US State Department International Travel Information

An excellent source of reliable travel information is provided by the US State Department "Background Notes." These notes concisely summarize the geography, people, population, government, economy, foreign relations, history, and political conditions for every nation. Have a look at the site for Namibia.

The British Commonwealth Official Travel Information service has essentially the same information as the US State Department Consular Information Sheet regarding travel to and within Namibia and South Africa. Currently there are no British advisories travel to Namibia or South Africa.

The Canadian Consular Affairs is another source of information for travels considering Namibia and South Africa. Currently there are no Canadian advisories against travel to Namibia or South Africa.

Travel Security Issues

Consular Information Sheets published by the State Department provide information on entry requirements, medical facilities, crime, traffic safety & road conditions, aviation, and embassy locations. Check the Information Sheets for Background Notes (country Profiles) for Namibia. They are posted on the State Department website and provides information about the population, ethnic groups, geography, government and political conditions, history,economy, travel and business information.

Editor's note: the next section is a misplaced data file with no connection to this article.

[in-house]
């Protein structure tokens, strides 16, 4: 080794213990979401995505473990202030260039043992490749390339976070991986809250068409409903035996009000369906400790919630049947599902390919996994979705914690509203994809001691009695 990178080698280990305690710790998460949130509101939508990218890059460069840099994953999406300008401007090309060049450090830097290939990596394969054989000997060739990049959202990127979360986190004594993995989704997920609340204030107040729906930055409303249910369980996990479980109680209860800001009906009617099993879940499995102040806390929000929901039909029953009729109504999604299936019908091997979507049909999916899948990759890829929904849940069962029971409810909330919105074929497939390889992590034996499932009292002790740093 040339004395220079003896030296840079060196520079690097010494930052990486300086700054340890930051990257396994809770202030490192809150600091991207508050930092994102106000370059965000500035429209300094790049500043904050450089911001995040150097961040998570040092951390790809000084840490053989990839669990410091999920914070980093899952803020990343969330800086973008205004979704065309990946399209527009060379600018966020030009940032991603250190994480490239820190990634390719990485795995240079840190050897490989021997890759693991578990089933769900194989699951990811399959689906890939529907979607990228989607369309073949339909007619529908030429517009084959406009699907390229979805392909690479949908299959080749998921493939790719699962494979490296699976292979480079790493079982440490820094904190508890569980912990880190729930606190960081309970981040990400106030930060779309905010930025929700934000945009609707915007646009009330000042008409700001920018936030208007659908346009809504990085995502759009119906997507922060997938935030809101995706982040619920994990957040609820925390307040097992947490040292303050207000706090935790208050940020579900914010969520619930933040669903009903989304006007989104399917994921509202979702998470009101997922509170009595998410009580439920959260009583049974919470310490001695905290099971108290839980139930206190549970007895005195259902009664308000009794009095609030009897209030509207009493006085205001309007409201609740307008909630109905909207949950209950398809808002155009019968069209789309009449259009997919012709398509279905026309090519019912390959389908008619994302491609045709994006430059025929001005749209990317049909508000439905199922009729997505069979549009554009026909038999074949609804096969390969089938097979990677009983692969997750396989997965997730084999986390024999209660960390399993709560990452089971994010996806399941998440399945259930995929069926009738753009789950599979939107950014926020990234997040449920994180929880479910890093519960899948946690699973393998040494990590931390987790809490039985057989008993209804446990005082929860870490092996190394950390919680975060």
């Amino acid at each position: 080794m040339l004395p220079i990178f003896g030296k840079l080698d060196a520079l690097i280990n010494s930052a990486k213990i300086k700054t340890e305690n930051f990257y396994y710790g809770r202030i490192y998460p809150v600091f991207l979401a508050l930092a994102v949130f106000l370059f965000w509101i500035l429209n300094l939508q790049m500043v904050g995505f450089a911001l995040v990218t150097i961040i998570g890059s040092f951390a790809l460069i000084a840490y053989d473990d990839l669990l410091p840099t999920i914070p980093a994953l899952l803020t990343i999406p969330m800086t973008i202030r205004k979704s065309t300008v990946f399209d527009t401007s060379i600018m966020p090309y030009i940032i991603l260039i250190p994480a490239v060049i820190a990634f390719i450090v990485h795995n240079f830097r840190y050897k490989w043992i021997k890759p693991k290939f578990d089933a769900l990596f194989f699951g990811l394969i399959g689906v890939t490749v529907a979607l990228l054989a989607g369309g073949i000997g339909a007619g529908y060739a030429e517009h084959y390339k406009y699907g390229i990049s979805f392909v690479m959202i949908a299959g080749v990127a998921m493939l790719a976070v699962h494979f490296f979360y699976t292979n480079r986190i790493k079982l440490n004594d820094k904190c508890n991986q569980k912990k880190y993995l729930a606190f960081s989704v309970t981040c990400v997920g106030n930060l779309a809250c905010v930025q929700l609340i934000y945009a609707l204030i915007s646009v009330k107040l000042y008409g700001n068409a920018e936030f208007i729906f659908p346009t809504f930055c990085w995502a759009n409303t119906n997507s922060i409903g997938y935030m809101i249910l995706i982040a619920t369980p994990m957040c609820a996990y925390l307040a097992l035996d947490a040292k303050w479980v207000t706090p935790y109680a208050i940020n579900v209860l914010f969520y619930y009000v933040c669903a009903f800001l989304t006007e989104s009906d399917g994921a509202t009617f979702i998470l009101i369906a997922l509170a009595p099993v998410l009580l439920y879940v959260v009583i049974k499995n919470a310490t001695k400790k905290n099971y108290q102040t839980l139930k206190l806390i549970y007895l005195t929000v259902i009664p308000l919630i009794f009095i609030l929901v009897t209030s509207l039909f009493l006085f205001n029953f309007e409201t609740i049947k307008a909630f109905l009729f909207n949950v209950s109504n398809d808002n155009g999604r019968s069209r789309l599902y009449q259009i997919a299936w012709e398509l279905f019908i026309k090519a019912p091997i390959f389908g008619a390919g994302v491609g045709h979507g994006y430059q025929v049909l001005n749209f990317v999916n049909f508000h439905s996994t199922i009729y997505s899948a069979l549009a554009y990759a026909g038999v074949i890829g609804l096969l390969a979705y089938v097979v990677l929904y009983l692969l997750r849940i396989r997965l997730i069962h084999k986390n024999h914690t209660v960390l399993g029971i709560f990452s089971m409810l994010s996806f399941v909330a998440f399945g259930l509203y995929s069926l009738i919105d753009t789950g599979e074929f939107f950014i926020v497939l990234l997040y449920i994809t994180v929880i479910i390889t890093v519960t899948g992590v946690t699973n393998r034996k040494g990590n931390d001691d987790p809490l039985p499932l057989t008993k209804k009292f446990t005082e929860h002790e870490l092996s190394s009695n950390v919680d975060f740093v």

The State Department publishes "A Safe Trip Abroad" which is packed with useful information.

Is is safe to travel in Namibia and South Africa? Yes. The official language is English. Namibia is stable democracy with flourishing economy. Namibia is sparcely populated and relies heavily on tourism. Namibians are careful to treat tourists in ways that foster their return. Cape Town, South Africa is generally safe if travelers use good judgment.